NASCAR Officially Closes On ISC; New Role For France Kennedy

Lesa France Kennedy
Jim France will lead the new combined company

NASCAR on Friday confirmed that it closed its acquisition of ISC, making the track promoter a fully private subsidiary of the sanctioning body. The combined company, which is 100% owned by the France family, will remain based in Daytona Beach. Jim France and Steve Phelps will continue in their roles as Chair & CEO and President, respectively.

Lesa France Kennedy, formerly CEO of ISC, becomes NASCAR Exec Vice Chair. ISC President John Saunders, who Sports Business Journal has reported could leave the company in the months after the deal closes, has moved to a senior advisor role for NASCAR alongside Vice Chair Mike Helton.

Longtime exec Daryl Wolfe has had his title changed to Exec VP & Chief Operations & Sales Officer, and track presidents will now report to him. Track presidents previously reported to ISC COO Joie Chitwood III, who is staying on through the transitional period of the next couple weeks but leaving the company Nov. 25.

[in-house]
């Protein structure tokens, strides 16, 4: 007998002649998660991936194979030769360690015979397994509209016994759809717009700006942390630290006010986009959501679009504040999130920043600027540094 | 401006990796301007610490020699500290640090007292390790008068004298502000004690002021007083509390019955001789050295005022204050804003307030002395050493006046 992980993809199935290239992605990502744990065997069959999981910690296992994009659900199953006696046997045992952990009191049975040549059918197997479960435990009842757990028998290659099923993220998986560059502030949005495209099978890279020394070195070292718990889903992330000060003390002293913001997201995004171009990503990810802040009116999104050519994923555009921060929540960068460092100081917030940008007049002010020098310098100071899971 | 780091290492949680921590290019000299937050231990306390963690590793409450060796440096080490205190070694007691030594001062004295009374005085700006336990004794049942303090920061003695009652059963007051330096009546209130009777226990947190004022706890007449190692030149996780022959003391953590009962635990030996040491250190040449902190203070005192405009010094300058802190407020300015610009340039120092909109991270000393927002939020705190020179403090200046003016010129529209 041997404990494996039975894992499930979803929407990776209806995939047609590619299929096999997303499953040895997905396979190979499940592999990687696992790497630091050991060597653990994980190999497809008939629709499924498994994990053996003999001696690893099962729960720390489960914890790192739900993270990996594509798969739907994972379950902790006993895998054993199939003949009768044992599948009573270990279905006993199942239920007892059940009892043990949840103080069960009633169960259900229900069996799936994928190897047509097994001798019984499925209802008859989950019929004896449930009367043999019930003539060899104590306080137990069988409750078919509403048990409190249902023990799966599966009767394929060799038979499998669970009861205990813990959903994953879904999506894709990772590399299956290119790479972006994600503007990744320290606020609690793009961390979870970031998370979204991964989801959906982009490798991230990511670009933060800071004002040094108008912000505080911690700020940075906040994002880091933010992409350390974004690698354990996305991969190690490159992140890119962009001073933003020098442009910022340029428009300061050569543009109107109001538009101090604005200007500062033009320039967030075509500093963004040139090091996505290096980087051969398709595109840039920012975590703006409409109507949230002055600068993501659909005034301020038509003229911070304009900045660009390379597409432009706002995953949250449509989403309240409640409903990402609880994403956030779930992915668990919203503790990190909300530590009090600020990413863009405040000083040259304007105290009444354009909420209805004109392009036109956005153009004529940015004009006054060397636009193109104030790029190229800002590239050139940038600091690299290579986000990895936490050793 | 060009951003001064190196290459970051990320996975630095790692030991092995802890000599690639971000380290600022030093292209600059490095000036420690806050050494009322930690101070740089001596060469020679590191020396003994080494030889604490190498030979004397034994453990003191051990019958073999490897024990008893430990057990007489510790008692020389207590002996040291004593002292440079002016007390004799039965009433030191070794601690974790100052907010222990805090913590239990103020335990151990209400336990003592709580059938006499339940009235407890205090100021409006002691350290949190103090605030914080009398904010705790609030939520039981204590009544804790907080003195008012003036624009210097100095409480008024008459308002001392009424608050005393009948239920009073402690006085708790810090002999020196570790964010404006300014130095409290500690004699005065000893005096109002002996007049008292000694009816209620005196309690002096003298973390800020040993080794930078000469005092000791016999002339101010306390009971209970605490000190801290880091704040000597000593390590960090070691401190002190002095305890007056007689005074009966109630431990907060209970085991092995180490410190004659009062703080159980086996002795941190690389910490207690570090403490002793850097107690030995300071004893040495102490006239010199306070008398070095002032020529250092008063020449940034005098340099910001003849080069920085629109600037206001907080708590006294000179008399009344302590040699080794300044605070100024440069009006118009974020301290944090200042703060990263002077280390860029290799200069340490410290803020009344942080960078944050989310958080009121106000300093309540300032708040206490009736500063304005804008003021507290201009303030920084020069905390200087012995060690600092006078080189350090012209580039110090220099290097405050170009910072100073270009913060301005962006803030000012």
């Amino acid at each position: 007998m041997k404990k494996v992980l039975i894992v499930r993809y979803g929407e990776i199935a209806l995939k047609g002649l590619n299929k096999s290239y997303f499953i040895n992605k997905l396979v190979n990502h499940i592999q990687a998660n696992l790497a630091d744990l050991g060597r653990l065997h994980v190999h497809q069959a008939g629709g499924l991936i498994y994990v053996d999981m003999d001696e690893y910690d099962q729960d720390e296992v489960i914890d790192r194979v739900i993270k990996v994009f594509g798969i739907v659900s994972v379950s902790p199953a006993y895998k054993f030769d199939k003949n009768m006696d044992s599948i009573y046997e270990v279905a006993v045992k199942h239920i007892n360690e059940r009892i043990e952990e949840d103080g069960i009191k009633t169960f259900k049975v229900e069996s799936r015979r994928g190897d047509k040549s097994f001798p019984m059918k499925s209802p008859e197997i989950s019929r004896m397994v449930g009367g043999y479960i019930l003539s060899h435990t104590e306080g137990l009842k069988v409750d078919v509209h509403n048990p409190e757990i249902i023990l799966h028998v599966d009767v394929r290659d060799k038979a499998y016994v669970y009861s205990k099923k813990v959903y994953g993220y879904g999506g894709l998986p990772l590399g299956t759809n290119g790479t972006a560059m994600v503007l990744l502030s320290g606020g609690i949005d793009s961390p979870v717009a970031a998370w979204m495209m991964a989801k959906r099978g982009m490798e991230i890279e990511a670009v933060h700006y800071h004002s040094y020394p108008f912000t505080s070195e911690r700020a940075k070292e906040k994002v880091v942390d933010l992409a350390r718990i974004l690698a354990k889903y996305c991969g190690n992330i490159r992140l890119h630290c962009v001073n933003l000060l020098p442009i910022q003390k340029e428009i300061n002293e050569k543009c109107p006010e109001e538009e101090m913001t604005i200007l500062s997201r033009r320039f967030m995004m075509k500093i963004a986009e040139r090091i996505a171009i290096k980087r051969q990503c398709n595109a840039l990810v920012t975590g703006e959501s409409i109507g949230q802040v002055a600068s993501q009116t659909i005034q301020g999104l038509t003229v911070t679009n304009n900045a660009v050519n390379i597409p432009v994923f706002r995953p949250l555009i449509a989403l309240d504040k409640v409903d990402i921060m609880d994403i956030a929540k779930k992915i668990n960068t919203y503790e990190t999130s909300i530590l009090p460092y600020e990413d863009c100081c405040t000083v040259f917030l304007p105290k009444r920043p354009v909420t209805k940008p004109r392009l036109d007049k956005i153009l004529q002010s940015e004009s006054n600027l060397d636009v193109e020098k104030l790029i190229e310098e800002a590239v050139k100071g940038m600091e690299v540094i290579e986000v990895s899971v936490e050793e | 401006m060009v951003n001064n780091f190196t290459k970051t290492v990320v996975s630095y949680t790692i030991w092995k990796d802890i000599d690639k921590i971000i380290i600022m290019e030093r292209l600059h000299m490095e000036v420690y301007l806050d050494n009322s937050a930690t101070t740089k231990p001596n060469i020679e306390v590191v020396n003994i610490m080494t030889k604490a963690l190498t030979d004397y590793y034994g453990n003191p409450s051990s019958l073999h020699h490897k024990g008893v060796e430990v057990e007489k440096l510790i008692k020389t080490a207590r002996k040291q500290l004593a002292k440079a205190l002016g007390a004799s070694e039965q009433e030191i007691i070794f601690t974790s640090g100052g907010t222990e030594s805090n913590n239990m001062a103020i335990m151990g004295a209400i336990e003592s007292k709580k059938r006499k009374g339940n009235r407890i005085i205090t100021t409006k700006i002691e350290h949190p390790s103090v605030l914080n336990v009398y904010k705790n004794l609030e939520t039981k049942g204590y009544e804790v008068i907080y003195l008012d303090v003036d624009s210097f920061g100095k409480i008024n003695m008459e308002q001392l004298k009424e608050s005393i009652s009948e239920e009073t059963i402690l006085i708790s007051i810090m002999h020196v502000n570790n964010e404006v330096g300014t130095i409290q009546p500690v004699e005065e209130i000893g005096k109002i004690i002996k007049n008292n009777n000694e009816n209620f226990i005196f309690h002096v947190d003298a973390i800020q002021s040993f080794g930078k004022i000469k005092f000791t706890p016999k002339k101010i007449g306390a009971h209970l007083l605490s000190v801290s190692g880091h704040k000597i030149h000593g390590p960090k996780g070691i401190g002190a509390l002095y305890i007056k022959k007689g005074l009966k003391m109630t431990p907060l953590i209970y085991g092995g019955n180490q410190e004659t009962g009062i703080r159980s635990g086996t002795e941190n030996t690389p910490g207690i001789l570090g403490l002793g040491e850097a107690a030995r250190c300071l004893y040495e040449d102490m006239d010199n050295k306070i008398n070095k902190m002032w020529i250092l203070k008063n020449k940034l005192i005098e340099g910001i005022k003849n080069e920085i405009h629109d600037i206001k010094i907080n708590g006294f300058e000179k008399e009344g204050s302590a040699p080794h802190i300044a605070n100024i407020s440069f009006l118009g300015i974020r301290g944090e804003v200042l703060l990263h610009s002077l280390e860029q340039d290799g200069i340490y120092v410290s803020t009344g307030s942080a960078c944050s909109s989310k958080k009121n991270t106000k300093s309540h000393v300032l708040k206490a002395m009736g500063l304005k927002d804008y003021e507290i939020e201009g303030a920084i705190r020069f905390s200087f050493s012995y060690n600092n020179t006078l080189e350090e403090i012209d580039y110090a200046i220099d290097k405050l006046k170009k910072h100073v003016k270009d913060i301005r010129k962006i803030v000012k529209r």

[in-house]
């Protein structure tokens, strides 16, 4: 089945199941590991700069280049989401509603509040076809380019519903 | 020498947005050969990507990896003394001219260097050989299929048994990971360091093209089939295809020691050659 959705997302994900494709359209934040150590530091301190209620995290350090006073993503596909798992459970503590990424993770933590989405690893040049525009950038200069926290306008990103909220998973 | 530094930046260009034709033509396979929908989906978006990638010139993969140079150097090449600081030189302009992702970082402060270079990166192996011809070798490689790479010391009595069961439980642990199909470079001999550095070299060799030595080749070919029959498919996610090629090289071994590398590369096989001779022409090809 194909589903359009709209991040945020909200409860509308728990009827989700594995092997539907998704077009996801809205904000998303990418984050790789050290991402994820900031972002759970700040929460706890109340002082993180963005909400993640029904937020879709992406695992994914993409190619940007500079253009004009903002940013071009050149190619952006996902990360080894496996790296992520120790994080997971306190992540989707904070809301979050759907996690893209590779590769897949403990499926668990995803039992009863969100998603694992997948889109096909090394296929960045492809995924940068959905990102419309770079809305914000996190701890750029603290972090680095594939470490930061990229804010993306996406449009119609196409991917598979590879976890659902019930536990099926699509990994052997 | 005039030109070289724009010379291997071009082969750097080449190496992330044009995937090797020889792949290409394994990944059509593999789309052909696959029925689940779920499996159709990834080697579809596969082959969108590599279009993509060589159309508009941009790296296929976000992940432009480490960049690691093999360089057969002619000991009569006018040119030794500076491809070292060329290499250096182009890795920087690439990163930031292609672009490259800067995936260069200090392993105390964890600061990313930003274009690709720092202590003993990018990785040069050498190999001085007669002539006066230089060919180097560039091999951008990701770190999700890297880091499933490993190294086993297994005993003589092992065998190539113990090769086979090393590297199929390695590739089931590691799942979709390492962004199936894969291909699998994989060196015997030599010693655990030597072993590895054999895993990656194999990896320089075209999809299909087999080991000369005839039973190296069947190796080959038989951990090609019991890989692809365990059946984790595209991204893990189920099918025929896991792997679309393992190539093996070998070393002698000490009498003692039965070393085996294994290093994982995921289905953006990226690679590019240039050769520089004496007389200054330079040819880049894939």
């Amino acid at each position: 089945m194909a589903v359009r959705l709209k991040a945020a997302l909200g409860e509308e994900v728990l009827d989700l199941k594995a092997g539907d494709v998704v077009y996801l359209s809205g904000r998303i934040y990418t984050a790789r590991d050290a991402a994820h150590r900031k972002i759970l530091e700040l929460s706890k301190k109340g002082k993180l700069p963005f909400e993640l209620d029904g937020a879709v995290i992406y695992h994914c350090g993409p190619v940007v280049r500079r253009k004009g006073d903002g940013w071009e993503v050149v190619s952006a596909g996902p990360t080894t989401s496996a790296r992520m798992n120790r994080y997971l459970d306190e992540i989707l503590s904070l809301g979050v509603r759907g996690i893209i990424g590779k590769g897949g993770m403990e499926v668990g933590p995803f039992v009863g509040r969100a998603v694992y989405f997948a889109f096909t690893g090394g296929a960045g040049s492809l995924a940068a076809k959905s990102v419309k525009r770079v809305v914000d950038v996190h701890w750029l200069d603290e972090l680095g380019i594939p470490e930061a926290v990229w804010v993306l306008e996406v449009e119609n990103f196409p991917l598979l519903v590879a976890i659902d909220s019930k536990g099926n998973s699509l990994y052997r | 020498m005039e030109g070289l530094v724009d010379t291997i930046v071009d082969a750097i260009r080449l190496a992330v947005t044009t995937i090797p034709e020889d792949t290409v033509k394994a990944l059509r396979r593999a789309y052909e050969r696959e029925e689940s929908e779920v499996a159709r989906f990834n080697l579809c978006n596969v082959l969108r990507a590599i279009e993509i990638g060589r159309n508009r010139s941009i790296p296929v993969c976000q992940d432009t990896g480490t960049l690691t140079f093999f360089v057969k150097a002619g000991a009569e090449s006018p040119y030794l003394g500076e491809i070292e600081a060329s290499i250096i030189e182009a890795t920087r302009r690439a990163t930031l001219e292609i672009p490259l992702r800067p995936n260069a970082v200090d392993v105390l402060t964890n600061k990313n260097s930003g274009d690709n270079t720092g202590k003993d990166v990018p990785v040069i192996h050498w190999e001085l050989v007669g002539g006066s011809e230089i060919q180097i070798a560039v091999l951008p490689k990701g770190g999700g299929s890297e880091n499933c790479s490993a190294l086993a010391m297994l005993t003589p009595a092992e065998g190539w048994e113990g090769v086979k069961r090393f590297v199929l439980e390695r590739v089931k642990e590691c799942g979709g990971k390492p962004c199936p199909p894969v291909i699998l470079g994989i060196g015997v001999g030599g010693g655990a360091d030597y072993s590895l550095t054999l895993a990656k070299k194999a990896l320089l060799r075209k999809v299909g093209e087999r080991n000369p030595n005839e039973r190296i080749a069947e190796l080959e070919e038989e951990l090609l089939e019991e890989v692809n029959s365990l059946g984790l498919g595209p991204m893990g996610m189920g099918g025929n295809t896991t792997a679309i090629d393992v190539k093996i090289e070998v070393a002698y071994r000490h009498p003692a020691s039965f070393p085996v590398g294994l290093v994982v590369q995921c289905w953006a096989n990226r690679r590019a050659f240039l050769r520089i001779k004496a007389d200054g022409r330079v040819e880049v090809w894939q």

Lesa France Kennedy Steps down to Advisor Role
Lesa France Kennedy Steps down to an advisor Role

BOARD MAKE-UP: The NASCAR BOD will be Jim France, Lesa France Kennedy, Helton and Exec VP, Chief Administrator & Chief Legal Officer Gary Crotty. Phelps' direct reports will be Exec VP & Chief Administration Officer Ed Bennett; Exec VP and CMO Jill Gregory; Exec VP & Chief Innovation & Development Officer Craig Neeb; Exec VP & Chief Racing Development Officer Steve O'Donnell; and Wolfe.

As part of the merger agreement, the France family bought former Chair & CEO Brian France out of his ownership shares. Jim France in a statement said, "The merger of NASCAR and ISC represents a historic moment for our sport. There is much work ahead of us, but we're pleased with the progress made to position our sport for success.

Delivering for our race fans and partners is job number one and we look forward to doing that better than ever for years to come." The closing of the deal had long been anticipated and is no surprise, but the industry's attention will now turn to the France family's unrevealed plans to shake up the sport, which is now easier with its tracks being fully private. Sources have said in recent months that major changes will come closer to 100 days in than the first day. Adam Stern/SBD

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